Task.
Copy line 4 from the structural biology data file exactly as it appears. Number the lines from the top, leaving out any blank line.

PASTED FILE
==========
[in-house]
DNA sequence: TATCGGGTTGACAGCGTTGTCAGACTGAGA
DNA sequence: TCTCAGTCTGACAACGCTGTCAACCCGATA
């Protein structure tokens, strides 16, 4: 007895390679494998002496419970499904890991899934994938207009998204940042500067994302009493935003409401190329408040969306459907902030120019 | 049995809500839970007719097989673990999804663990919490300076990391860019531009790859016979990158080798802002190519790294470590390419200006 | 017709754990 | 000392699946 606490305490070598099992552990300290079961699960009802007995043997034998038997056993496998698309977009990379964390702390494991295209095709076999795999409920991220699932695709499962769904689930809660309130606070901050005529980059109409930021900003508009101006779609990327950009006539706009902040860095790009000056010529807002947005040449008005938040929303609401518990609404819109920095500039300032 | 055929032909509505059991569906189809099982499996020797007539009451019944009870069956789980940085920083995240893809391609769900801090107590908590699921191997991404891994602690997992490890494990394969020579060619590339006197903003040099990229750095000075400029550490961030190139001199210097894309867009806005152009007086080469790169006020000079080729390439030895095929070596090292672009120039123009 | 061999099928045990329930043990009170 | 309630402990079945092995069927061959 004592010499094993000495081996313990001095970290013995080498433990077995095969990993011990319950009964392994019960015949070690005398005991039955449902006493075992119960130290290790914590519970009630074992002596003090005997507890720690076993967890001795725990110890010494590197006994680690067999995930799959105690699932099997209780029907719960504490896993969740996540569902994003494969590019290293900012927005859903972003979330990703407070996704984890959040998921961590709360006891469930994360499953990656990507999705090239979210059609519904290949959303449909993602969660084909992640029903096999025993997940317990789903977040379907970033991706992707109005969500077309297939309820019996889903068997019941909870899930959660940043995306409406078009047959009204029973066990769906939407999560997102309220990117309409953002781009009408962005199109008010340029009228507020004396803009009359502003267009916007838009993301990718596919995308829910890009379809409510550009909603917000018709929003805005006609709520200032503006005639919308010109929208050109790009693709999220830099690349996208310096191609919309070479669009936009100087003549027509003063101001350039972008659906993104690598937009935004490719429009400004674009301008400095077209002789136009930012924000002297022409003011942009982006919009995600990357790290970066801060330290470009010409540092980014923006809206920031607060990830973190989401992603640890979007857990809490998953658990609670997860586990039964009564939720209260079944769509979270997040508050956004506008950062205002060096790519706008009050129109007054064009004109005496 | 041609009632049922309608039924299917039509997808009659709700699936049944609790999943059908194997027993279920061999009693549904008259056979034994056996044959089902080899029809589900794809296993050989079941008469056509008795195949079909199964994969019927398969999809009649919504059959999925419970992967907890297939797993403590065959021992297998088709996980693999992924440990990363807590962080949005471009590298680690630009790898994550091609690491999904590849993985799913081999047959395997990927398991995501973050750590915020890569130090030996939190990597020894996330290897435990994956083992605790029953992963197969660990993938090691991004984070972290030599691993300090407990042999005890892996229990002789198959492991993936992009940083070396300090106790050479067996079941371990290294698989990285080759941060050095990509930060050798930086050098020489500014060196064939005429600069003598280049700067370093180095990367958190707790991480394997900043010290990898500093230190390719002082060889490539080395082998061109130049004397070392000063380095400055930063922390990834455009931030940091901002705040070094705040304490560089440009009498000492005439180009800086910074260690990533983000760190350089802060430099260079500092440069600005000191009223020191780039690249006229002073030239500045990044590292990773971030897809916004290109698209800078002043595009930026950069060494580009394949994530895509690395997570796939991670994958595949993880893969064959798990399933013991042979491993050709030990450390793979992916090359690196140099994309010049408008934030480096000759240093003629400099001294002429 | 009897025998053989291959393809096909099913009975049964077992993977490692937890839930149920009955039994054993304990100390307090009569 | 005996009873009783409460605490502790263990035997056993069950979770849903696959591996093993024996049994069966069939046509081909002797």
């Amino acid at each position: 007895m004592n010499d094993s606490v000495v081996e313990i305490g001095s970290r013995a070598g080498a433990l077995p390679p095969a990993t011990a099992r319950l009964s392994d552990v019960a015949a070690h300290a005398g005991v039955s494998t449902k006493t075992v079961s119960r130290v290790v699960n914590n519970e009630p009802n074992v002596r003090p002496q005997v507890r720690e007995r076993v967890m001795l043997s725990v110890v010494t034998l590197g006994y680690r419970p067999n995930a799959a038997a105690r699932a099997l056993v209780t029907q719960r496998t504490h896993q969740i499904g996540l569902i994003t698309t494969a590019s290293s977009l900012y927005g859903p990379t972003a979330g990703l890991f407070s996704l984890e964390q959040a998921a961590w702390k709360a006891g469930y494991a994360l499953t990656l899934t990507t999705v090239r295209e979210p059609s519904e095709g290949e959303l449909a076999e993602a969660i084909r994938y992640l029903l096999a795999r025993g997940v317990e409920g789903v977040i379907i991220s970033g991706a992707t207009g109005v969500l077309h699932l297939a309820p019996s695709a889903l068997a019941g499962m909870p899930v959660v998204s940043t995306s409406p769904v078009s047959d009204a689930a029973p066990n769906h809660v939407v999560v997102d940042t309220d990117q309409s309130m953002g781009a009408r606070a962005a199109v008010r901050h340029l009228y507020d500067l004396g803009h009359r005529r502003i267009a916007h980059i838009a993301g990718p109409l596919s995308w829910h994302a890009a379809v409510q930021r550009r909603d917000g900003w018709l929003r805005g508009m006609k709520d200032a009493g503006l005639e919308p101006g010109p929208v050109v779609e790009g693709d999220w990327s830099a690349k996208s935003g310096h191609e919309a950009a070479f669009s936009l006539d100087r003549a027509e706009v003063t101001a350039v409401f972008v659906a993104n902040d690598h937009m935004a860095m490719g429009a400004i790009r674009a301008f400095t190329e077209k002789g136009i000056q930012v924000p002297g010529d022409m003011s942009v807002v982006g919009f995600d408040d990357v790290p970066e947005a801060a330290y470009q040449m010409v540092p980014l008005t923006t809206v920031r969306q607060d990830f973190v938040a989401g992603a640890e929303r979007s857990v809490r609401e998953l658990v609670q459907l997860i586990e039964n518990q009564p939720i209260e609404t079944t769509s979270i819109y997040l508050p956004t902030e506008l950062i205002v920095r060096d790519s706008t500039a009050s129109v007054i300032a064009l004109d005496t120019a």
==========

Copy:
């Protein structure tokens, strides 16, 4: 007895390679494998002496419970499904890991899934994938207009998204940042500067994302009493935003409401190329408040969306459907902030120019 | 049995809500839970007719097989673990999804663990919490300076990391860019531009790859016979990158080798802002190519790294470590390419200006 | 017709754990 | 000392699946 606490305490070598099992552990300290079961699960009802007995043997034998038997056993496998698309977009990379964390702390494991295209095709076999795999409920991220699932695709499962769904689930809660309130606070901050005529980059109409930021900003508009101006779609990327950009006539706009902040860095790009000056010529807002947005040449008005938040929303609401518990609404819109920095500039300032 | 055929032909509505059991569906189809099982499996020797007539009451019944009870069956789980940085920083995240893809391609769900801090107590908590699921191997991404891994602690997992490890494990394969020579060619590339006197903003040099990229750095000075400029550490961030190139001199210097894309867009806005152009007086080469790169006020000079080729390439030895095929070596090292672009120039123009 | 061999099928045990329930043990009170 | 309630402990079945092995069927061959 004592010499094993000495081996313990001095970290013995080498433990077995095969990993011990319950009964392994019960015949070690005398005991039955449902006493075992119960130290290790914590519970009630074992002596003090005997507890720690076993967890001795725990110890010494590197006994680690067999995930799959105690699932099997209780029907719960504490896993969740996540569902994003494969590019290293900012927005859903972003979330990703407070996704984890959040998921961590709360006891469930994360499953990656990507999705090239979210059609519904290949959303449909993602969660084909992640029903096999025993997940317990789903977040379907970033991706992707109005969500077309297939309820019996889903068997019941909870899930959660940043995306409406078009047959009204029973066990769906939407999560997102309220990117309409953002781009009408962005199109008010340029009228507020004396803009009359502003267009916007838009993301990718596919995308829910890009379809409510550009909603917000018709929003805005006609709520200032503006005639919308010109929208050109790009693709999220830099690349996208310096191609919309070479669009936009100087003549027509003063101001350039972008659906993104690598937009935004490719429009400004674009301008400095077209002789136009930012924000002297022409003011942009982006919009995600990357790290970066801060330290470009010409540092980014923006809206920031607060990830973190989401992603640890979007857990809490998953658990609670997860586990039964009564939720209260079944769509979270997040508050956004506008950062205002060096790519706008009050129109007054064009004109005496 | 041609009632049922309608039924299917039509997808009659709700699936049944609790999943059908194997027993279920061999009693549904008259056979034994056996044959089902080899029809589900794809296993050989079941008469056509008795195949079909199964994969019927398969999809009649919504059959999925419970992967907890297939797993403590065959021992297998088709996980693999992924440990990363807590962080949005471009590298680690630009790898994550091609690491999904590849993985799913081999047959395997990927398991995501973050750590915020890569130090030996939190990597020894996330290897435990994956083992605790029953992963197969660990993938090691991004984070972290030599691993300090407990042999005890892996229990002789198959492991993936992009940083070396300090106790050479067996079941371990290294698989990285080759941060050095990509930060050798930086050098020489500014060196064939005429600069003598280049700067370093180095990367958190707790991480394997900043010290990898500093230190390719002082060889490539080395082998061109130049004397070392000063380095400055930063922390990834455009931030940091901002705040070094705040304490560089440009009498000492005439180009800086910074260690990533983000760190350089802060430099260079500092440069600005000191009223020191780039690249006229002073030239500045990044590292990773971030897809916004290109698209800078002043595009930026950069060494580009394949994530895509690395997570796939991670994958595949993880893969064959798990399933013991042979491993050709030990450390793979992916090359690196140099994309010049408008934030480096000759240093003629400099001294002429 | 009897025998053989291959393809096909099913009975049964077992993977490692937890839930149920009955039994054993304990100390307090009569 | 005996009873009783409460605490502790263990035997056993069950979770849903696959591996093993024996049994069966069939046509081909002797």